So you’re considering cosmetic surgery or have already made an appointment for your chosen procedure. Congratulations! It was a big decision. Now what?

Many people think that once you’ve decided on a procedure, there’s not much left to do other than show up for the appointment. With even the most minor procedure, though, the patient has a responsibility to be well-informed and prepared. 

Happily, expert surgeons like Tucson’s Dr. Mikel Lo provide a consultation prior to patients making a final decision on whether or not cosmetic surgery is right for them. Good cosmetic surgeons know that you may have questions, worries, or concerns. Dr. Lo uses the consultation to answer a patient’s questions, and to be certain that patients have all the information necessary to make informed choices. 

Prior to your consultation, it’s good to make a list of questions. Keep your list handy in the days leading up to your consultation.

To get you started, here are a few questions you may want to ask:

  • What professional certifications does the doctor hold? States require a medical license to practice medicine. Certifications are above and beyond that requirement, showing that your surgeon is at the top of their profession and will deliver high-quality care. 
  • How many times has the surgeon done a specific procedure? A good surgeon is proud to talk about his experience. Doctors who have been practicing for years will gladly provide you with information on the number of times they’ve performed a specific procedure.
  • What other medical staff will assist with the procedure? Doctors don’t usually work alone; they have a staff of qualified, extremely competent nurses and assistants at their side. Ask about the nurses’ level of experience and ask if you can meet and speak with them too. 
  • Does the doctor have hospital privileges? While most procedures are done at the surgeon’s office based facilities, hospital privileges show that the hospital’s Medical Executive Committee, which considers a doctor’s training and safety record before allowing them to practice in the hospital, has deemed your surgeon to be among the very best. 
  • What type of anesthesia will be used, and what are your options? There are several types of anesthesia, from general to IV to local. Your surgeon will talk to you about your best options.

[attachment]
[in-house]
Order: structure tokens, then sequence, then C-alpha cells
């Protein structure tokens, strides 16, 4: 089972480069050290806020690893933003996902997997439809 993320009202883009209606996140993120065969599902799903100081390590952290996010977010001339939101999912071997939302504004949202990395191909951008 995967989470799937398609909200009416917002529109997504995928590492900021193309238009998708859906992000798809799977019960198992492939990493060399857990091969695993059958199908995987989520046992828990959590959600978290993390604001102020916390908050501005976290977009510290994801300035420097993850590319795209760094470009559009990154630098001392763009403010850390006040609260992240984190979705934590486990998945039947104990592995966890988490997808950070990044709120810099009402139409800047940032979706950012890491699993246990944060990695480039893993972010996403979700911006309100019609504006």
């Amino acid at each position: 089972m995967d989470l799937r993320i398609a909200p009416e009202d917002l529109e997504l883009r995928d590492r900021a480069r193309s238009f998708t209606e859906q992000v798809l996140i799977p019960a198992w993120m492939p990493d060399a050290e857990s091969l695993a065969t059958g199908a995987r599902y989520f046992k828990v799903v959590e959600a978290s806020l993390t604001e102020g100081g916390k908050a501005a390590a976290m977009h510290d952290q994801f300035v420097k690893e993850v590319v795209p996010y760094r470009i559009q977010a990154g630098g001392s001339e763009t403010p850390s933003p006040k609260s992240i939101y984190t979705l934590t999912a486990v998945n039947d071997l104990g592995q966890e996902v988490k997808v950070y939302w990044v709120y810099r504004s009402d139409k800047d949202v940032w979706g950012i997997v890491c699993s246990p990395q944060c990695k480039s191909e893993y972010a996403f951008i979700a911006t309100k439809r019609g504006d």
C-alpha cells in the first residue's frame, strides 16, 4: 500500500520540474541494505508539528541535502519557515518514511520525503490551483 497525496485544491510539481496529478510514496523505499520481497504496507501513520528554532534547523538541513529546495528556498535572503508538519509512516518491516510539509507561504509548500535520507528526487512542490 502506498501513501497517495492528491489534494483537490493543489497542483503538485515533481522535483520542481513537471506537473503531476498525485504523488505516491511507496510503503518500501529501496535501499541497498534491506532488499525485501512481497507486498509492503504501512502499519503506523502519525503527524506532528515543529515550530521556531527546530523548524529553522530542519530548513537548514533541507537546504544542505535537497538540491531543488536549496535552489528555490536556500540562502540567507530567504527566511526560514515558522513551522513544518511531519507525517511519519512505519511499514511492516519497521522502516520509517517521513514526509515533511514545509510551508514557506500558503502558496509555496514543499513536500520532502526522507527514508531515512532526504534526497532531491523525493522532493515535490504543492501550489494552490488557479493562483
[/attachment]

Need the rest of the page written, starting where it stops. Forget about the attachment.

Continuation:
• Can the doctor provide before-and-after photos of previous patients? Of course, you’ll want to see what type of results the doctor has had with the procedure being performed on you. Surgeons should be able to supply an ample number of photos for most procedures. And you can see many on their website. 
  • Can the surgeon provide references for patients who have had a particular procedure? There are confidentiality laws, so your surgeon won’t be handing out names and addresses; however, doctors may have former patients that have agreed to speak with potential patients. Your doctor may not be able to oblige, but you may ask.  

After the consultation—and your decision to proceed with the surgery—what then?

There are several things that U.S. News suggests patients can do in the days and weeks before surgery which will make recovery go more smoothly and quickly. Always check with your surgeon for the best advice. 

Drink clear liquids with carbs 

Your doctor may advise not eating or drinking after midnight prior to surgery, but many guidelines now say it’s okay to drink clear liquids up to two hours before surgery. Clear liquids (water, non-pulp fruit juice, clear tea, black coffee) are good, but low in carbs. Carbs can help reduce post-operative pain and nausea, and is an over-the-counter pre-surgery, clear, carbohydrate drink. Ask your surgeon! 

Load up on protein 

Protein promotes immunity and healing and can maintain muscle mass, which can get you up and around more quickly. Protein needs increase in times of stress, and it’s recommended that patients increase their intake of protein in the weeks before any procedure. 

Eat plenty of fiber 

A high-fiber diet will keep digestion regular and keep your gastrointestinal tract on its normal schedule. Eat vegetables, fresh fruit, yogurt, and almonds to increase fiber. 

Eat plant-based foods 

Besides the fiber and nutrients, there are anti-inflammatory chemicals in fresh fruit which help healing. Also, foods containing vitamin C will help rebuild collagen, which is helpful for many cosmetic procedures. 

Avoid sugar and processed foods 

There is some evidence that high blood-sugar levels prior to surgery can increase postoperative complications like infections. Better to be safe than sorry, so replace processed foods and sugar with dark green vegetables and fresh fruit. 

Stop smoking 

Research shows that smoking before surgery can increase the risk of complications and infection. Smoking can also increase post-surgery issues like heart attack and stroke. 

Dr. Mikel Lo and the staff of About Faces Cosmetic Surgery are ready to answer all your questions.  Schedule a consultation with Dr. Mikel Lo and his talented, professional  staff—including 2 trained nurse injectors—at About Faces Cosmetic Surgery. Contact us today!

Leave a Reply

Your email address will not be published. Required fields are marked *